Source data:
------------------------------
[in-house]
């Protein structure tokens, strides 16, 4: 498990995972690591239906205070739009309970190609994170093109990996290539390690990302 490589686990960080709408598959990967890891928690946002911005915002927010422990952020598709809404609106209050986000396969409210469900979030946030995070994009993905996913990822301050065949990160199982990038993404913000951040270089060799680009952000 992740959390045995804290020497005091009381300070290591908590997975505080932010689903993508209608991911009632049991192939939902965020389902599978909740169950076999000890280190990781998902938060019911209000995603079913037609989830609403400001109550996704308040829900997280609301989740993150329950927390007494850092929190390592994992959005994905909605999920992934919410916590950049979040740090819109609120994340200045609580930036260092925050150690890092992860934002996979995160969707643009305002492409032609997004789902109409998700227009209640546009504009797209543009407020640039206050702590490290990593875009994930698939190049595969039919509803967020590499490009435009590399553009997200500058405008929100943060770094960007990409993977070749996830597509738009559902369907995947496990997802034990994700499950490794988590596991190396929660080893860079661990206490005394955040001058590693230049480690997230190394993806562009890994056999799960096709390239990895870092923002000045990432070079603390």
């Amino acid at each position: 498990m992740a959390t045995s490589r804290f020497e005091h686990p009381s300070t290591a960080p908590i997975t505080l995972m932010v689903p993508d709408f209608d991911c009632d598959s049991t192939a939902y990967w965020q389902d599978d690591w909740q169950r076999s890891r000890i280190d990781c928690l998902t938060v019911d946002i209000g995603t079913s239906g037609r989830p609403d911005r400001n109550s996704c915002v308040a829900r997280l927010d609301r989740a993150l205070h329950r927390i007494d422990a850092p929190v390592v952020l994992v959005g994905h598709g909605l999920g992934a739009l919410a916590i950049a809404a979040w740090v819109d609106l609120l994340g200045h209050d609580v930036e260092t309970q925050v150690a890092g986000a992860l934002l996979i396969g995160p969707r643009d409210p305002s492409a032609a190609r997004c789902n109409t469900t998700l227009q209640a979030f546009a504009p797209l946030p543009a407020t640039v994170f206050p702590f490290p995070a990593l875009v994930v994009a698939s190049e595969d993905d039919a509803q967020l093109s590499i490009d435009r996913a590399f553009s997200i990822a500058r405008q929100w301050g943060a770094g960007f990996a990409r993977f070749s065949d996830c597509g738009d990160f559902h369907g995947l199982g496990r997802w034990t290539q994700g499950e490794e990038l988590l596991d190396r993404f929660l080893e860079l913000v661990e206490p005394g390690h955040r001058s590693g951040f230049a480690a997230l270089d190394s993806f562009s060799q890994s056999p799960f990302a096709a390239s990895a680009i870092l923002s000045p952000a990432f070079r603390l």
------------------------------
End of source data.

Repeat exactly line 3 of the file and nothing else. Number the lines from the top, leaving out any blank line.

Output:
């Amino acid at each position: 498990m992740a959390t045995s490589r804290f020497e005091h686990p009381s300070t290591a960080p908590i997975t505080l995972m932010v689903p993508d709408f209608d991911c009632d598959s049991t192939a939902y990967w965020q389902d599978d690591w909740q169950r076999s890891r000890i280190d990781c928690l998902t938060v019911d946002i209000g995603t079913s239906g037609r989830p609403d911005r400001n109550s996704c915002v308040a829900r997280l927010d609301r989740a993150l205070h329950r927390i007494d422990a850092p929190v390592v952020l994992v959005g994905h598709g909605l999920g992934a739009l919410a916590i950049a809404a979040w740090v819109d609106l609120l994340g200045h209050d609580v930036e260092t309970q925050v150690a890092g986000a992860l934002l996979i396969g995160p969707r643009d409210p305002s492409a032609a190609r997004c789902n109409t469900t998700l227009q209640a979030f546009a504009p797209l946030p543009a407020t640039v994170f206050p702590f490290p995070a990593l875009v994930v994009a698939s190049e595969d993905d039919a509803q967020l093109s590499i490009d435009r996913a590399f553009s997200i990822a500058r405008q929100w301050g943060a770094g960007f990996a990409r993977f070749s065949d996830c597509g738009d990160f559902h369907g995947l199982g496990r997802w034990t290539q994700g499950e490794e990038l988590l596991d190396r993404f929660l080893e860079l913000v661990e206490p005394g390690h955040r001058s590693g951040f230049a480690a997230l270089d190394s993806f562009s060799q890994s056999p799960f990302a096709a390239s990895a680009i870092l923002s000045p952000a990432f070079r603390l």